An important feature of my invention is the fact that the cylindrical flanges 21, 22, in addition to confining the sleeve ends 16 in a manner which prevent slippage, serve to reinforce the respective plates 17 and 19 in a particular manner.
In the arrangement shown, each plate is held down at only three points. Nevertheless, due to the reinforcement provided by the cylindrical flanges 21, 22, the compressive force applied by the studs 24 is uniformly distributed all around the inner periphery of the plates, so that the degree of compression of the folds 18, 20 is substantially This permits me to use only a the cutting of the sleeve at intermediate points due to increased loading, even through the lock or stop nuts 26 'would prevent cutting at points in the vicinity of the studs 24.
Although only a preferred embodiment of my invention has been shown and described herein, it will be underspirit of my invention, as pointed out in the appended claims.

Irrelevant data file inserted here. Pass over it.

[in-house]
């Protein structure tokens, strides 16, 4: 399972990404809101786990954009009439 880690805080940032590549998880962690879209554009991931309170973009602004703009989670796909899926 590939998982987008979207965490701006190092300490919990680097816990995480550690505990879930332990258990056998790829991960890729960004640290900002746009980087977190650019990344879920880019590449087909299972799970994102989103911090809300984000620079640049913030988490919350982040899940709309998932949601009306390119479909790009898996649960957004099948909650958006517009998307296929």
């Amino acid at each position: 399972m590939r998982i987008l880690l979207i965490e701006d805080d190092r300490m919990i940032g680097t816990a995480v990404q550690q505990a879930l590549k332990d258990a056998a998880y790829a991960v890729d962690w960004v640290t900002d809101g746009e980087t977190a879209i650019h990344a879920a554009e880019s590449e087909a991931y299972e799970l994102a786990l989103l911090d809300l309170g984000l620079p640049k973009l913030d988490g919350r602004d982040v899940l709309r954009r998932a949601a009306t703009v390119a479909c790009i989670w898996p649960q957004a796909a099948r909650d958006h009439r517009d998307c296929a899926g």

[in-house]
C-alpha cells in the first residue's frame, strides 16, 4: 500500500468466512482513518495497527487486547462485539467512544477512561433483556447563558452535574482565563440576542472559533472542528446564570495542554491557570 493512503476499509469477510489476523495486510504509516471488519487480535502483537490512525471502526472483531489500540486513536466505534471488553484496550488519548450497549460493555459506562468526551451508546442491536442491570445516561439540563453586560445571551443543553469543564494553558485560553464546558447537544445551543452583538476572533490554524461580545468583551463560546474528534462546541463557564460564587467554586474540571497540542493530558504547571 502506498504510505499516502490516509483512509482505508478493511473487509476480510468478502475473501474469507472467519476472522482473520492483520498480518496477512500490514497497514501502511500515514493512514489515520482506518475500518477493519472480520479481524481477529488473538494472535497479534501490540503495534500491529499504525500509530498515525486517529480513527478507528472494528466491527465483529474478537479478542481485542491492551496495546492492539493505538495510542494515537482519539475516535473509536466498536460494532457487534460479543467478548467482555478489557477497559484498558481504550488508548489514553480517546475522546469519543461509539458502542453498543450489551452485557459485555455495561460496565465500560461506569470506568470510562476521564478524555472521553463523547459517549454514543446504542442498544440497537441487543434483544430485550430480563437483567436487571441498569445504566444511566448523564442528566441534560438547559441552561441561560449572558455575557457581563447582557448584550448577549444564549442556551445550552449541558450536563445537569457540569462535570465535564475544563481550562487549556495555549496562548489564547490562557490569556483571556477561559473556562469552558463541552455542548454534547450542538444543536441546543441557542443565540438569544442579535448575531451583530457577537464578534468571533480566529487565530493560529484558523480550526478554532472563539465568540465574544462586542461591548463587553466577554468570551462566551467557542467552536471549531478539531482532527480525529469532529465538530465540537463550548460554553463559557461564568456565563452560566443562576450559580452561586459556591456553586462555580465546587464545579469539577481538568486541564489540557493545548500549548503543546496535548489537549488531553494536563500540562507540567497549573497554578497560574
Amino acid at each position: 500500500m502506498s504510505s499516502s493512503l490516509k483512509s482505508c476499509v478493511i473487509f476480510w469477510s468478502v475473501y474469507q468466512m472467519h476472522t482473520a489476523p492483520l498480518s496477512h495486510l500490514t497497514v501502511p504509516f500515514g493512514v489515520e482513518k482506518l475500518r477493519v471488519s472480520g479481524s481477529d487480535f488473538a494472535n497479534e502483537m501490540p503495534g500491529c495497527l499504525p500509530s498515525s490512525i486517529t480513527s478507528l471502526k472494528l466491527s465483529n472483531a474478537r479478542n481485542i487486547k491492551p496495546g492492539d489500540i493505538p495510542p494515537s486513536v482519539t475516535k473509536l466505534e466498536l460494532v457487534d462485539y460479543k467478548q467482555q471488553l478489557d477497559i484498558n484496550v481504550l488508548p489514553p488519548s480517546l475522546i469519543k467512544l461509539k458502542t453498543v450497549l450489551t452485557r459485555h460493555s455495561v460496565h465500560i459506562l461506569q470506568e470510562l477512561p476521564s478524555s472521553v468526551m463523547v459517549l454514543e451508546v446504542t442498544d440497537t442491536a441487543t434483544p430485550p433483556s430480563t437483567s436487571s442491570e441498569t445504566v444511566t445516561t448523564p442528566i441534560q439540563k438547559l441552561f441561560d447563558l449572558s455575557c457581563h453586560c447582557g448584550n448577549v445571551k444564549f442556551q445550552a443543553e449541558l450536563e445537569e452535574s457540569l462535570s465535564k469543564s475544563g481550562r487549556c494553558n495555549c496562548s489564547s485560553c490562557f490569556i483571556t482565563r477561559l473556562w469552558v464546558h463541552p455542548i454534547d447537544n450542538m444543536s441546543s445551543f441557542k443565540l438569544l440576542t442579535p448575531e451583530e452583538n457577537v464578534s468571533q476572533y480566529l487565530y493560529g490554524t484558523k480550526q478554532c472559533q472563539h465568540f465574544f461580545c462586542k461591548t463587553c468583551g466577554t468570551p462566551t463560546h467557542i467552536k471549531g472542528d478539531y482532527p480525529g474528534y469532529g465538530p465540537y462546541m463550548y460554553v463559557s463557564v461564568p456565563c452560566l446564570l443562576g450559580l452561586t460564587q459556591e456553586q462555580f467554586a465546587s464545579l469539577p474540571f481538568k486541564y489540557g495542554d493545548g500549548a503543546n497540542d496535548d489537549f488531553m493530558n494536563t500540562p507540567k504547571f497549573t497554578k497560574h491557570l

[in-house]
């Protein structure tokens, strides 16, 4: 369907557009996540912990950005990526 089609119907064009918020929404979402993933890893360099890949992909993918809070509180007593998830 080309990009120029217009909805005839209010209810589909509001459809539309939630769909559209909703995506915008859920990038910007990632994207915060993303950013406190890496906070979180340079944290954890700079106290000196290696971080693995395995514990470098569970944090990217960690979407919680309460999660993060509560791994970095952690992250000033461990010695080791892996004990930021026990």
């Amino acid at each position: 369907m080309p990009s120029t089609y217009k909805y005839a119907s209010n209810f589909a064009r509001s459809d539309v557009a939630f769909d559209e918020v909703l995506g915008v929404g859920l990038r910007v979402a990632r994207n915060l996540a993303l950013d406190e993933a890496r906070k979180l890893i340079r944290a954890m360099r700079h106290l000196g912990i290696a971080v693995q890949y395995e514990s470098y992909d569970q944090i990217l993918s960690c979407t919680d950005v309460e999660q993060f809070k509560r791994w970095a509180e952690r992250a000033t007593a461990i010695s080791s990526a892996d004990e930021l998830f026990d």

1. A sleeve valve comprising a substantially cylindrical casing, a rubber sleeve disposed interiorly of said casing and of a length greater than the length of said casing, the ends of said sleeve being folded back and overlapping the cylindrical portions of the ends of said casing, annular end plates engaging said sleeve at the fold points where it is folded back over the end portions of said casing, means drawing said end plates against the casing ends to provide a gas-tight seal between said casing ends and said sleeve, inlet means for introducing a fluid between said sleeve and said casing to extend said sleeve, and stop means reacting directly on said casing for limiting the pressure exerted by said end plates on said fold points, whereby a compressive force applied to said end plates in an axial direction will be transmitted directly from said end plates to said cylindrical casing without affecting said fold points.